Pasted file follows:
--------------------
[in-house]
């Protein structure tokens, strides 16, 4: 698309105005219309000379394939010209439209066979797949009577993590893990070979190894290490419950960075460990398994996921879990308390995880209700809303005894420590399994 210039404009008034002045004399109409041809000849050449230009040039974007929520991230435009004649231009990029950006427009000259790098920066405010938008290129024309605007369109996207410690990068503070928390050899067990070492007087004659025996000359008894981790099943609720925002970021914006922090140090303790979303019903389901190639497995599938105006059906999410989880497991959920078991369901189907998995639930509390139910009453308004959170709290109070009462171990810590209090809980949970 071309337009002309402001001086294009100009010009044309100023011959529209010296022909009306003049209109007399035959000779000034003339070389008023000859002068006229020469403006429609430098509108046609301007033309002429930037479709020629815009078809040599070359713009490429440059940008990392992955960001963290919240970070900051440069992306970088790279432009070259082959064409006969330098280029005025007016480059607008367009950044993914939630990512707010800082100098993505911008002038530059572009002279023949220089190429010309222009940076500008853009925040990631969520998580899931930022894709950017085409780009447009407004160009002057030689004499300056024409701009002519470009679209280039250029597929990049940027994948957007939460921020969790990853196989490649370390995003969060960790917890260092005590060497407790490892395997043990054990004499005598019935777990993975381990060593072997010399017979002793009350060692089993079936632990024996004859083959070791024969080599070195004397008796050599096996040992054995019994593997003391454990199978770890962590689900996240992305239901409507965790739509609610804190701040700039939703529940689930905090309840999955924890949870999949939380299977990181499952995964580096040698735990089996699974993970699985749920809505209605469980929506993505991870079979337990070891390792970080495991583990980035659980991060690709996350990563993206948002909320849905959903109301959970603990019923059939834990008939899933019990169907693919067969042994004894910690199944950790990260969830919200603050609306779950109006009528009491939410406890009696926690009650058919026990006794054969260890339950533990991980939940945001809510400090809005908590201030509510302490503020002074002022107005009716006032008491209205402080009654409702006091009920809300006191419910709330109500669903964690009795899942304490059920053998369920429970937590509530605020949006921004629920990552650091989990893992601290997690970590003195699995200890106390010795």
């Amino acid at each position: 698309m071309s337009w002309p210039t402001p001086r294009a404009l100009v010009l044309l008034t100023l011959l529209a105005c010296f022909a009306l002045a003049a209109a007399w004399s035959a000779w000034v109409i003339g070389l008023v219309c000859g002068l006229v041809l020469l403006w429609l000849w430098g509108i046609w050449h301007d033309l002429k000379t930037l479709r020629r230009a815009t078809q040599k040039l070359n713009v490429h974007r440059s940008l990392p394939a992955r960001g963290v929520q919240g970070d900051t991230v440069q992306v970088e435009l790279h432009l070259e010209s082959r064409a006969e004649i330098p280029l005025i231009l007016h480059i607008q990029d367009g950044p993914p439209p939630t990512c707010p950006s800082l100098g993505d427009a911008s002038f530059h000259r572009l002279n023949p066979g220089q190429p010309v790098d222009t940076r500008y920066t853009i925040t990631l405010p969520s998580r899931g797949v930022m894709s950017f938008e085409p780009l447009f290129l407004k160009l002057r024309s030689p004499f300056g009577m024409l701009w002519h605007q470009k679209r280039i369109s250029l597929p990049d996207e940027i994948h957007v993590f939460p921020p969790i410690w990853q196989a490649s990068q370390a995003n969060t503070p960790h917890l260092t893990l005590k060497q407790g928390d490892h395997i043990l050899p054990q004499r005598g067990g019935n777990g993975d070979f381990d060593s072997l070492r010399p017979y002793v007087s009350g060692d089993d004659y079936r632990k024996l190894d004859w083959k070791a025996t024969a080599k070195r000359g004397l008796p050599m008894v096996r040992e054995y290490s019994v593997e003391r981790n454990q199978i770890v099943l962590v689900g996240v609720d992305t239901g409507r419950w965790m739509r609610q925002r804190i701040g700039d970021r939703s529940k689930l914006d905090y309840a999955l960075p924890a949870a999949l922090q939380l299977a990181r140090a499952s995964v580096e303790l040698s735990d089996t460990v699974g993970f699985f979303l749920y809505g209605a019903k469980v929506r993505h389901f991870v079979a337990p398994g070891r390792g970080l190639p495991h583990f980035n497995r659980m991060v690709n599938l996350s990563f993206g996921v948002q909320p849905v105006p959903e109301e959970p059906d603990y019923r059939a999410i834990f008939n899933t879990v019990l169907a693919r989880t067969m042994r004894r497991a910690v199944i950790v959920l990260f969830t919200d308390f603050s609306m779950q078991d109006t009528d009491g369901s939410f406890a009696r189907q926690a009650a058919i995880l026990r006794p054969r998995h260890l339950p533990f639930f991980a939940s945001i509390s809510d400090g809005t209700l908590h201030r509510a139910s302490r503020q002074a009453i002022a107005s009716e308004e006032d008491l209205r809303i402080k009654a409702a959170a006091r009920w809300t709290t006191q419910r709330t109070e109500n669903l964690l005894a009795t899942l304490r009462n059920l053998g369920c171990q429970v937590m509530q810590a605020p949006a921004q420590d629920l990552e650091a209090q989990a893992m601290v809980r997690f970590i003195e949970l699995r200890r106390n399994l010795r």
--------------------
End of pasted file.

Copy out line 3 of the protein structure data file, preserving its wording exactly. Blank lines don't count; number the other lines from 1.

């Amino acid at each position: 698309m071309s337009w002309p210039t402001p001086r294009a404009l100009v010009l044309l008034t100023l011959l529209a105005c010296f022909a009306l002045a003049a209109a007399w004399s035959a000779w000034v109409i003339g070389l008023v219309c000859g002068l006229v041809l020469l403006w429609l000849w430098g509108i046609w050449h301007d033309l002429k000379t930037l479709r020629r230009a815009t078809q040599k040039l070359n713009v490429h974007r440059s940008l990392p394939a992955r960001g963290v929520q919240g970070d900051t991230v440069q992306v970088e435009l790279h432009l070259e010209s082959r064409a006969e004649i330098p280029l005025i231009l007016h480059i607008q990029d367009g950044p993914p439209p939630t990512c707010p950006s800082l100098g993505d427009a911008s002038f530059h000259r572009l002279n023949p066979g220089q190429p010309v790098d222009t940076r500008y920066t853009i925040t990631l405010p969520s998580r899931g797949v930022m894709s950017f938008e085409p780009l447009f290129l407004k160009l002057r024309s030689p004499f300056g009577m024409l701009w002519h605007q470009k679209r280039i369109s250029l597929p990049d996207e940027i994948h957007v993590f939460p921020p969790i410690w990853q196989a490649s990068q370390a995003n969060t503070p960790h917890l260092t893990l005590k060497q407790g928390d490892h395997i043990l050899p054990q004499r005598g067990g019935n777990g993975d070979f381990d060593s072997l070492r010399p017979y002793v007087s009350g060692d089993d004659y079936r632990k024996l190894d004859w083959k070791a025996t024969a080599k070195r000359g004397l008796p050599m008894v096996r040992e054995y290490s019994v593997e003391r981790n454990q199978i770890v099943l962590v689900g996240v609720d992305t239901g409507r419950w965790m739509r609610q925002r804190i701040g700039d970021r939703s529940k689930l914006d905090y309840a999955l960075p924890a949870a999949l922090q939380l299977a990181r140090a499952s995964v580096e303790l040698s735990d089996t460990v699974g993970f699985f979303l749920y809505g209605a019903k469980v929506r993505h389901f991870v079979a337990p398994g070891r390792g970080l190639p495991h583990f980035n497995r659980m991060v690709n599938l996350s990563f993206g996921v948002q909320p849905v105006p959903e109301e959970p059906d603990y019923r059939a999410i834990f008939n899933t879990v019990l169907a693919r989880t067969m042994r004894r497991a910690v199944i950790v959920l990260f969830t919200d308390f603050s609306m779950q078991d109006t009528d009491g369901s939410f406890a009696r189907q926690a009650a058919i995880l026990r006794p054969r998995h260890l339950p533990f639930f991980a939940s945001i509390s809510d400090g809005t209700l908590h201030r509510a139910s302490r503020q002074a009453i002022a107005s009716e308004e006032d008491l209205r809303i402080k009654a409702a959170a006091r009920w809300t709290t006191q419910r709330t109070e109500n669903l964690l005894a009795t899942l304490r009462n059920l053998g369920c171990q429970v937590m509530q810590a605020p949006a921004q420590d629920l990552e650091a209090q989990a893992m601290v809980r997690f970590i003195e949970l699995r200890r106390n399994l010795r």